United States District Court, E.D. North Carolina, Western Division
TERRENCE W. BOYLE, District Judge.
This matter is before the Court on the Memorandum and Recommendation ("M&R") of United States Magistrate Judge Robert B. Jones [DE 8]. For the following reasons, the Court ADOPTS the M&R. The matter is DISMISSED.
Plaintiff filed a motion to proceed in forma pauperis ("IFP motion") and initial proposed complaint on August 28, 2013. Plaintiffs complaint consists of state law tort claims of defamation and alienation of affections against defendant. On October 25, 2013, the Court allowed plaintiffs IFP motion, but directed plaintiff to file a particularized complaint within twenty-one days of entry of the Court's order. The Clerk docketed the Court's October 25, 2013 order, but held the complaint in abeyance pending plaintiffs particularization of his complaint. Rather than particularize his complaint however, plaintiff filed a motion to amend on November 19, 2013 [DE 4].
The Court entered an order on December 9, 2013, whereby the Court declined to rule on the frivolity of plaintiffs amended complaint and directed plaintiff, for a second time, to particularize. [DE 5]. The Court directed plaintiff to particularize his complaint as to two identified deficiencies, including the specific dates of the alleged defamatory statements and the specific facts establishing diversity jurisdiction as the basis for the Court's subject matter jurisdiction. Plaintiffs particularized complaint response was due December 31, 2013. Plaintiff filed a motion to transfer on January 2, 2014 [DE 7] which the Court denied as moot in its January 16, 2014 order. [DE 9]. On the same day, Magistrate Judge Robert B. Jones entered a M&R to this Court which recommends that the complaint be dismissed without prejudice for lack of subject matter jurisdiction. [DE 8]. Plaintiff filed an objection to the M&R, which, although late,  will be considered by the Court. [DE 11].
A district court is required to review an M&R de novo if the defendant specifically objects to it or in cases of clear error. 28 U.S.C. § 636(b)(1); Thomas v. Arn, 474 U.S. 140, 149-50 (1985). The district court is only required to make a de novo determination of those specific findings to which the defendant has actually objected. See Camby v. Davis, 718 F.2d 198, 200 (4th Cir. 1983). Here, the plaintiff has filed a brief objection memorandum which quarrels with the entire procedure of frivolity review and also argues that plaintiff resided in Washington, D. C. at the commencement of this action and therefore this Court's diversity jurisdiction is preserved.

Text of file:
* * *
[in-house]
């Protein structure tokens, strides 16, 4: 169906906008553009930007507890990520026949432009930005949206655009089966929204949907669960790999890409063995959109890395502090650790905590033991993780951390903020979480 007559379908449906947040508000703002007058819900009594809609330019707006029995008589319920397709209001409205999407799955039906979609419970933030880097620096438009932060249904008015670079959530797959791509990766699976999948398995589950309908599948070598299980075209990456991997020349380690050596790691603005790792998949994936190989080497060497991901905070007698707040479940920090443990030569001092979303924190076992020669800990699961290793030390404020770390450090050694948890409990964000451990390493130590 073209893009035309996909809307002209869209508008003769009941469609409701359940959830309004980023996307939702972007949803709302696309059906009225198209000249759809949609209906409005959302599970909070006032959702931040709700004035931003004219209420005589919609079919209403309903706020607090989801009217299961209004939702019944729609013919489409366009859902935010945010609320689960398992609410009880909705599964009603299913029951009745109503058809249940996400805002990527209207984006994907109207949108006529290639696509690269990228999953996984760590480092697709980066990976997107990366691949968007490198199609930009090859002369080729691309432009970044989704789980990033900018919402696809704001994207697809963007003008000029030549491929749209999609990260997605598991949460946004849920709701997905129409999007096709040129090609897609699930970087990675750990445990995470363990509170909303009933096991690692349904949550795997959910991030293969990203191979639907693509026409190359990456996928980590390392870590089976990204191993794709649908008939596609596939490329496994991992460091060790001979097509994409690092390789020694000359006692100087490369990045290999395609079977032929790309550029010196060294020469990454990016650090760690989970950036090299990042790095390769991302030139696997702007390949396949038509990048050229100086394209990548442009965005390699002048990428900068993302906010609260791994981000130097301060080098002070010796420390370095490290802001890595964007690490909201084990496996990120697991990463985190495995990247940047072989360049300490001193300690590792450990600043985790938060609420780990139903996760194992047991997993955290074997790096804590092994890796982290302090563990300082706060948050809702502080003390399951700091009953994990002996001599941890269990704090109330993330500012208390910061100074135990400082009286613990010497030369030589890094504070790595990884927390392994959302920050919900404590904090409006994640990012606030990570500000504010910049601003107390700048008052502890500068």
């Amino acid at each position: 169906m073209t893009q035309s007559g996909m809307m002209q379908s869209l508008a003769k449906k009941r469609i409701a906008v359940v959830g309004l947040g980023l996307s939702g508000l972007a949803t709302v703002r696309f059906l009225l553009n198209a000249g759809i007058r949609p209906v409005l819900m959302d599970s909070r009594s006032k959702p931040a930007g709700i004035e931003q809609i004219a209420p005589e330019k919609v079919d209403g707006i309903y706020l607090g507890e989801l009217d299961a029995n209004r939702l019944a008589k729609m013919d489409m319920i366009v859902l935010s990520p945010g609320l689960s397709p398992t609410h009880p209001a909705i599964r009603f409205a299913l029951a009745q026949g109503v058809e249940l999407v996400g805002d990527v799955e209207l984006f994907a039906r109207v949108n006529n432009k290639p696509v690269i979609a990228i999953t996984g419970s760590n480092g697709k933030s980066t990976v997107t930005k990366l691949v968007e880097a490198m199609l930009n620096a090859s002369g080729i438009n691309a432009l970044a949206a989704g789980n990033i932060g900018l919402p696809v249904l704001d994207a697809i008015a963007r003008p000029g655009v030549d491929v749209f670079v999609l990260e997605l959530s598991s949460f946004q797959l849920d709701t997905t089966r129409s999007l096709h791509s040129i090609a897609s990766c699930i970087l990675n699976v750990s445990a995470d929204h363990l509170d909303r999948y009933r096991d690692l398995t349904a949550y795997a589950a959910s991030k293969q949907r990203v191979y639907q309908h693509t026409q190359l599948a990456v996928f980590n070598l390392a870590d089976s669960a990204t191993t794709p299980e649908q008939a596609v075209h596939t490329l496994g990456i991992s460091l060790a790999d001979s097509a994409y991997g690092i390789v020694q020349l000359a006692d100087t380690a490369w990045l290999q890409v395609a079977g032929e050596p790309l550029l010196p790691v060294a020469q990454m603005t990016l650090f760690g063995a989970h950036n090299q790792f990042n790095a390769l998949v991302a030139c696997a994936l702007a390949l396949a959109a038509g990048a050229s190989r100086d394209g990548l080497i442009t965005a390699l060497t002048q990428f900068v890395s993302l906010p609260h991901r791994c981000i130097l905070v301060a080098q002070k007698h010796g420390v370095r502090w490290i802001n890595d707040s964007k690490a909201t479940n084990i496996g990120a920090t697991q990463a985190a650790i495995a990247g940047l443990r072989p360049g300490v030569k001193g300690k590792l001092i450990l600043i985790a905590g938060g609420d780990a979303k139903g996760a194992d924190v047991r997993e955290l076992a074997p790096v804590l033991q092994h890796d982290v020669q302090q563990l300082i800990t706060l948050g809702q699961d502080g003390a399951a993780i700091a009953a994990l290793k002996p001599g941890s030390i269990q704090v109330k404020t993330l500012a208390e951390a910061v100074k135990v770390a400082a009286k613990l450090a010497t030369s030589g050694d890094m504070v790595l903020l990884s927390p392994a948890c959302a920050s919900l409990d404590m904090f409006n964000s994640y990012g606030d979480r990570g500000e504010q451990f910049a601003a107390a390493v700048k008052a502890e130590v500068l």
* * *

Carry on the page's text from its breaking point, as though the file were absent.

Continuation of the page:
No matter how much plaintiff may object to frivolity review, the process is directed by statute. 28 U.S.C. § 1915(e)(2)(B). However, the Court notes that the process is not triggered by plaintiffs pro se status, but rather by the filing of his motion to proceed in forma pauperis. See 28 U.S.C. § 1915 (titled "Proceedings in forma pauperis"). Frivolity review is not a result of pro se bias as plaintiff alleges, but "to prevent abuse of the judicial system by parties who bear none of the ordinary financial disincentives to filing a meritless claim." Adams v. Rice, 40 F.3d 72, 84 (4th Cir. 1994). Further, the Court afforded plaintiff two separate opportunities to particularize his complaint before recommending dismissal. [DE 3 and 5].
Examining the issue of diversity jurisdiction, the Court concludes that Magistrate Judge Jones is correct in that there is not diversity of citizenship here. Although plaintiff is correct in stating that "[t]he citizenship of the parties at the time of commencement of the action determines whether the requisite diversity exists, " Rowland v. Patterson, 882 F.2d 97, 98 (4th Cir. 1989), an action does not commence until the Clerk has filed the complaint. Here, the complaint has not been filed because plaintiff has not yet cleared the hurdle of frivolity review as is required of plaintiff proceeding in forma pauperis. Plaintiff freely admits that he is now a resident of North Carolina and that defendant is also believed to be a resident of North Carolina. Plaintiffs residence at the time he filed his IFP motion is of no consequence in determining whether diversity jurisdiction exists. Seeing no basis for federal subject matter jurisdiction over the claims in plaintiffs proposed complaint, the Court adopts the M&R and dismisses this case without prejudice for lack of subject matter jurisdiction.
For the foregoing reasons, the Court ADOPTS the Magistrate Judge's recommendations, and DISMISSES this action without prejudice. The Clerk is directed to ...